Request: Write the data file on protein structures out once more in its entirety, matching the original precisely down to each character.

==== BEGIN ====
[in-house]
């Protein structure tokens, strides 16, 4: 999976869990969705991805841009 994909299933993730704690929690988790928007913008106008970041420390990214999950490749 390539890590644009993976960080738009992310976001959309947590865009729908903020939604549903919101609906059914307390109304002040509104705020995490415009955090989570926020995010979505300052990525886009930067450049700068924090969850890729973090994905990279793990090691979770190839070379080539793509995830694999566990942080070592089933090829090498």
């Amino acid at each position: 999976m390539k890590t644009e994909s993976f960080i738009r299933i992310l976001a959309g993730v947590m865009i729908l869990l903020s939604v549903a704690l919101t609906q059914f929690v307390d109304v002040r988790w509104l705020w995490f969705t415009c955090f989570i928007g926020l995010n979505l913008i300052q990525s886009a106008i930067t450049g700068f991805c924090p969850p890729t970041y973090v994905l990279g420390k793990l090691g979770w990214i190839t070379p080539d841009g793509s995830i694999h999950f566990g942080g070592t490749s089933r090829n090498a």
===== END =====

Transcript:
[in-house]
């Protein structure tokens, strides 16, 4: 999976869990969705991805841009 994909299933993730704690929690988790928007913008106008970041420390990214999950490749 390539890590644009993976960080738009992310976001959309947590865009729908903020939604549903919101609906059914307390109304002040509104705020995490415009955090989570926020995010979505300052990525886009930067450049700068924090969850890729973090994905990279793990090691979770190839070379080539793509995830694999566990942080070592089933090829090498």
């Amino acid at each position: 999976m390539k890590t644009e994909s993976f960080i738009r299933i992310l976001a959309g993730v947590m865009i729908l869990l903020s939604v549903a704690l919101t609906q059914f929690v307390d109304v002040r988790w509104l705020w995490f969705t415009c955090f989570i928007g926020l995010n979505l913008i300052q990525s886009a106008i930067t450049g700068f991805c924090p969850p890729t970041y973090v994905l990279g420390k793990l090691g979770w990214i190839t070379p080539d841009g793509s995830i694999h999950f566990g942080g070592t490749s089933r090829n090498a």